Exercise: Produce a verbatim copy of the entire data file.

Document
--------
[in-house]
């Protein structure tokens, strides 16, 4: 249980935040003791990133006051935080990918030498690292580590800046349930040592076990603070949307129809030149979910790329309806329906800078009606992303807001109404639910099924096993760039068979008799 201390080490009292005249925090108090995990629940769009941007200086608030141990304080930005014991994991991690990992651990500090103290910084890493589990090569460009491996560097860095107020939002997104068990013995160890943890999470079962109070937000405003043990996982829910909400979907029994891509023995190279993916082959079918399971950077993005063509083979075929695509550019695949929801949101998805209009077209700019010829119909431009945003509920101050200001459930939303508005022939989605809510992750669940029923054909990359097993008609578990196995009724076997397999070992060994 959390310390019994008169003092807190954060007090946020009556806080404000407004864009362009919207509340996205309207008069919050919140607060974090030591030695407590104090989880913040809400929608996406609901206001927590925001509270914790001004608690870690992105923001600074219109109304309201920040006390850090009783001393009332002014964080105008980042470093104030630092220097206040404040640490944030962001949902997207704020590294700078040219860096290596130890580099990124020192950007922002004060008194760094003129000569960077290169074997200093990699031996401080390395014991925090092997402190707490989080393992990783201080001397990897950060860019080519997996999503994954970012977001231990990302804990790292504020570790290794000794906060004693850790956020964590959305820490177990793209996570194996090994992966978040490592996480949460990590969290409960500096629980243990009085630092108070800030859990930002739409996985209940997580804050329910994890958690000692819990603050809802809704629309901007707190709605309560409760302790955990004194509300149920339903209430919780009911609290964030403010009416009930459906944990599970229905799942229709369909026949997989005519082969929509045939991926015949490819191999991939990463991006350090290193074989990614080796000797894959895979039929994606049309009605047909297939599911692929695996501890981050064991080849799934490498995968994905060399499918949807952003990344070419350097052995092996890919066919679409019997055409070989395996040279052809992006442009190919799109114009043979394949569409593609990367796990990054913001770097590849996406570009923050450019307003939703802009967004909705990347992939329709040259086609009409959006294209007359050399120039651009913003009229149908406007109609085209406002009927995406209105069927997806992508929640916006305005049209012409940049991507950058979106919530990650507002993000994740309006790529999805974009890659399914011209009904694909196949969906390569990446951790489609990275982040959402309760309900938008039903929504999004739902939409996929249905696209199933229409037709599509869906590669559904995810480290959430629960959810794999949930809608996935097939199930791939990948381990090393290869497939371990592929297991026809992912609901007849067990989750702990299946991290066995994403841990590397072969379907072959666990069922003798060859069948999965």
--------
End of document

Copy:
[in-house]
């Protein structure tokens, strides 16, 4: 249980935040003791990133006051935080990918030498690292580590800046349930040592076990603070949307129809030149979910790329309806329906800078009606992303807001109404639910099924096993760039068979008799 201390080490009292005249925090108090995990629940769009941007200086608030141990304080930005014991994991991690990992651990500090103290910084890493589990090569460009491996560097860095107020939002997104068990013995160890943890999470079962109070937000405003043990996982829910909400979907029994891509023995190279993916082959079918399971950077993005063509083979075929695509550019695949929801949101998805209009077209700019010829119909431009945003509920101050200001459930939303508005022939989605809510992750669940029923054909990359097993008609578990196995009724076997397999070992060994 959390310390019994008169003092807190954060007090946020009556806080404000407004864009362009919207509340996205309207008069919050919140607060974090030591030695407590104090989880913040809400929608996406609901206001927590925001509270914790001004608690870690992105923001600074219109109304309201920040006390850090009783001393009332002014964080105008980042470093104030630092220097206040404040640490944030962001949902997207704020590294700078040219860096290596130890580099990124020192950007922002004060008194760094003129000569960077290169074997200093990699031996401080390395014991925090092997402190707490989080393992990783201080001397990897950060860019080519997996999503994954970012977001231990990302804990790292504020570790290794000794906060004693850790956020964590959305820490177990793209996570194996090994992966978040490592996480949460990590969290409960500096629980243990009085630092108070800030859990930002739409996985209940997580804050329910994890958690000692819990603050809802809704629309901007707190709605309560409760302790955990004194509300149920339903209430919780009911609290964030403010009416009930459906944990599970229905799942229709369909026949997989005519082969929509045939991926015949490819191999991939990463991006350090290193074989990614080796000797894959895979039929994606049309009605047909297939599911692929695996501890981050064991080849799934490498995968994905060399499918949807952003990344070419350097052995092996890919066919679409019997055409070989395996040279052809992006442009190919799109114009043979394949569409593609990367796990990054913001770097590849996406570009923050450019307003939703802009967004909705990347992939329709040259086609009409959006294209007359050399120039651009913003009229149908406007109609085209406002009927995406209105069927997806992508929640916006305005049209012409940049991507950058979106919530990650507002993000994740309006790529999805974009890659399914011209009904694909196949969906390569990446951790489609990275982040959402309760309900938008039903929504999004739902939409996929249905696209199933229409037709599509869906590669559904995810480290959430629960959810794999949930809608996935097939199930791939990948381990090393290869497939371990592929297991026809992912609901007849067990989750702990299946991290066995994403841990590397072969379907072959666990069922003798060859069948999965």